Filling a Toddler’s nutrition gaps

  • Learn about common nutrition gaps in a Toddler’s diet and what you can serve to avoid those gaps.

To better understand Toddlers’ eating habits and nutrient intake, Nestlé sponsored the Feeding Infants and Toddlers Study (FITS) 2008. By knowing what Toddlers are really eating, we can better guide their food choices.

These are some common nutrition gaps we found.

Fruits and vegetables contain essential vitamins, minerals and fiber. A diet high in fruits and veggies is important for healthy growth and development.

Nestlé FITS 2008 found that on a given day, 25% of Toddlers 12 to 24 months don’t eat a single distinct portion of fruit and 30% don’t eat a single distinct portion of vegetables.

How to get it: Feed your Toddler 1 cup of fruit and ¾ cup of vegetables every day. Fruit and vegetable servings can be from fresh, frozen or canned foods, but need to be cut up into small, easy-to-eat pieces or pureed. Remember you can still serve purees in Toddler-favorite foods to add variety. For example, stir ¼ cup GERBER® 3RD FOODS® Lil’ Bits™ fruit baby food into plain yogurt or ¼ cup GERBER® 3RD FOODS® Lil’ Bits™ vegetable purees into rice.  

Cereals. According to Nestlé FITS 2008, about 60% of Toddlers between ages 12 and 18 months are eating adult, non-whole grain cereals during the day. But transitioning to adult cereals may not be best for your Toddler. These cereals may not have as much Iron as infant cereal and may be high in sugar.

How to get it: Continue to give your Toddler Iron-rich infant cereal, including GERBER® HEARTY BITS® Multigrain Cereal, and remember she can be fed cereal at any time of day! 

Sweetened beverages and desserts. There’s not a lot of room in your Toddler’s diet for foods that offer calories but not many nutrients. Nestlé FITS 2008 found that more than 70% of Toddlers consumed any type of sweet, dessert and sweetened beverage on a given day. Desserts, sweets and sweetened beverages can be high in calories compared to the micronutrients they provide, and can displace other nutritious foods in the diet.

How to get it: In place of sweets, serve your Toddler more nutritious options such as fruits, yogurt and cereals and snacks that are made with whole grains.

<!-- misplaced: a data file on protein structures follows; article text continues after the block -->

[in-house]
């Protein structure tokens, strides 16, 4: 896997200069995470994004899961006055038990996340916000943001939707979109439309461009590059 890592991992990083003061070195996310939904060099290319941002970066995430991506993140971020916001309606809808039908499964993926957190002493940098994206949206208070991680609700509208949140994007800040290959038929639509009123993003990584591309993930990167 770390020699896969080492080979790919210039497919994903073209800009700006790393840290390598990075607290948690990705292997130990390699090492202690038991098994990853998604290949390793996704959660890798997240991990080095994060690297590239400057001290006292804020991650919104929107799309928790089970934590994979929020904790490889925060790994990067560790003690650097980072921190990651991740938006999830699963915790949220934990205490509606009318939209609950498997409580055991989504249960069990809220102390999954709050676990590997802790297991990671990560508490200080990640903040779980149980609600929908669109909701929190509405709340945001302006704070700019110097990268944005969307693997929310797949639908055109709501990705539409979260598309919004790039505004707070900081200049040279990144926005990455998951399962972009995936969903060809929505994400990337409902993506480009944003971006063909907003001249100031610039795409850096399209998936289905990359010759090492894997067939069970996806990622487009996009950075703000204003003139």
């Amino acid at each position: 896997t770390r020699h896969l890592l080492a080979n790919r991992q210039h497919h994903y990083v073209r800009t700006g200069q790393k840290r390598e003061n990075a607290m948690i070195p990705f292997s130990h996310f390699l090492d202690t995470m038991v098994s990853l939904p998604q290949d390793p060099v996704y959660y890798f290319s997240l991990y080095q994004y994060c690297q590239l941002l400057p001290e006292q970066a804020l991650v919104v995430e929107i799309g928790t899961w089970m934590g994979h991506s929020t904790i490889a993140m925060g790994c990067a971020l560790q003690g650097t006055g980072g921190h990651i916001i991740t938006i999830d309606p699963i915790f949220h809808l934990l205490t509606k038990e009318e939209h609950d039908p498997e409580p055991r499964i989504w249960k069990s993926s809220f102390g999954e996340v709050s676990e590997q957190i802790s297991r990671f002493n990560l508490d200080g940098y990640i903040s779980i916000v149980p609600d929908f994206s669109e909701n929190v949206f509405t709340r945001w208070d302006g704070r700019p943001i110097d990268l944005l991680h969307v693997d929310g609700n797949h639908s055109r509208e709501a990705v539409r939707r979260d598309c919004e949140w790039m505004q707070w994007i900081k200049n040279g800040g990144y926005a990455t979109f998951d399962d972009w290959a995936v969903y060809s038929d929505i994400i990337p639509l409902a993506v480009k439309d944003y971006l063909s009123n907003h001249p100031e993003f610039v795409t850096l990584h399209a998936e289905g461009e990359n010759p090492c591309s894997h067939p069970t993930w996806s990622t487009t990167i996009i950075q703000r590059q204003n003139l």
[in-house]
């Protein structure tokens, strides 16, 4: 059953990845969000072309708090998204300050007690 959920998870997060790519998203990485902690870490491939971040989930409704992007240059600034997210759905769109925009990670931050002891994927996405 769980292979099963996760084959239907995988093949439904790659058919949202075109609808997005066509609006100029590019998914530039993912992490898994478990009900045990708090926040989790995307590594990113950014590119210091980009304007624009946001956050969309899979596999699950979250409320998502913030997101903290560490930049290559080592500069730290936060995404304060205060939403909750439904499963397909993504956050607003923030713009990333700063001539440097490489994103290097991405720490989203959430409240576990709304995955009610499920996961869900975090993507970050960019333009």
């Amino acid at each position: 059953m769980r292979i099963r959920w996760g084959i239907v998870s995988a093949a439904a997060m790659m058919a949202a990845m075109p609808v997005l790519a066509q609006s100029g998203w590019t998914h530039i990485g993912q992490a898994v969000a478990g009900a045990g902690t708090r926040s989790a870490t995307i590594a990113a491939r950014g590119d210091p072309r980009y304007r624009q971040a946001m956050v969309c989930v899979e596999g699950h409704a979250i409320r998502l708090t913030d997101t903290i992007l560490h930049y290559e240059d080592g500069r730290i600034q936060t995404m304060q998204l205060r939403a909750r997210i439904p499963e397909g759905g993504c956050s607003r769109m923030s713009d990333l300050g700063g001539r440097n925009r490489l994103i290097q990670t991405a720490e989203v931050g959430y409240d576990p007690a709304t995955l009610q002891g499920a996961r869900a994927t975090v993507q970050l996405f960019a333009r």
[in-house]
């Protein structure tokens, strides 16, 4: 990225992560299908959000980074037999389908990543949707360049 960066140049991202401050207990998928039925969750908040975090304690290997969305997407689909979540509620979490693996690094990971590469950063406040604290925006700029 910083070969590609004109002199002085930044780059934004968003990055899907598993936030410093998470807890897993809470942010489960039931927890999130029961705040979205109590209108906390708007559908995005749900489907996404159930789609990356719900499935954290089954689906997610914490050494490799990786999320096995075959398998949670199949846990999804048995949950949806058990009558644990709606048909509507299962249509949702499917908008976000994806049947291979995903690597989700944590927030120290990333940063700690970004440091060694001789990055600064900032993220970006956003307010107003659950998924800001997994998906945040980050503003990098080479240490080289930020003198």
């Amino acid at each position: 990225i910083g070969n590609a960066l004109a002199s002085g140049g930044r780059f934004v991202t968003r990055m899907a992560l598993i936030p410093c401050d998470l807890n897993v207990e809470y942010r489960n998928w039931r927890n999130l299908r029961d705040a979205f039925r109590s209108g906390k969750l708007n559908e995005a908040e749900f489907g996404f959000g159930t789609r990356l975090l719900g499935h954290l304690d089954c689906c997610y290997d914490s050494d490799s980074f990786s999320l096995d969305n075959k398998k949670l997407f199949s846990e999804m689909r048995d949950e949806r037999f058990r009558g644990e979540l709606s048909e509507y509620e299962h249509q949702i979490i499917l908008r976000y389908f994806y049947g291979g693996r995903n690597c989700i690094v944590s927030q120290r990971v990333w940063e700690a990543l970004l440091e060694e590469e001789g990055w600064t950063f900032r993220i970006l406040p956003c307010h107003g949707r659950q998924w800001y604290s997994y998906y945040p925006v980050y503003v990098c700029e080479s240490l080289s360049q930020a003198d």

Fiber plays a big role in your child’s digestive health. However, Nestlé FITS 2008 found that on a given day, virtually no Toddlers are meeting the recommended daily intake of 19 grams of fiber.

How to get it: Every day offer whole grains, fruits and veggies that are the right size and texture for your child.

Vitamin E is an important antioxidant that helps protect the cells in the body from damage. According to Nestlé FITS 2008, about half of year-old Toddlers are not getting the recommended amount of Vitamin E from the foods they eat.

How to get it: Foods that have Vitamin E include vegetable oils (canola, corn, soybean), avocados, whole grains and some leafy green vegetables (spinach, broccoli). Fortified products like GERBER® LIL’ CRUNCHIES® Apple & Sweet Potato baked corn snacks help maintain adequate intakes of Vitamin E.


Potassium is a mineral that helps muscles work properly. According to Nestlé FITS 2008, virtually no Toddlers are meeting the recommended intake of Potassium in their diet.

How to get it: Potassium is found in many foods, including potatoes, sweet potatoes, yogurt, bananas and citrus fruits.

Healthy fats aid in growth and brain development. Fat also helps the body use vitamins, such as Vitamins A, D, E and K. Nestlé FITS 2008 found that about 23% of Toddlers don’t eat the recommended amount of total fat. A Toddler’s diet should include about 30 to 40% of total calories from fat, preferably mono- and polyunsaturated fats like those found in fish, avocados, and foods made with vegetable oils, such as canola and soybean oil. These healthy fats should replace the saturated fats found in high-fat dairy products such as butter, cheese and fatty meats such as hot dogs, bacon and sausages.

How to get it: Try preparing foods with fat, like soy or canola oil, that also have the Omega-3 fat, alpha-linolenic acid, or offer condiments such as mayonnaise or salad dressings made with these oils. Remember to limit foods high in saturated and trans fats. 

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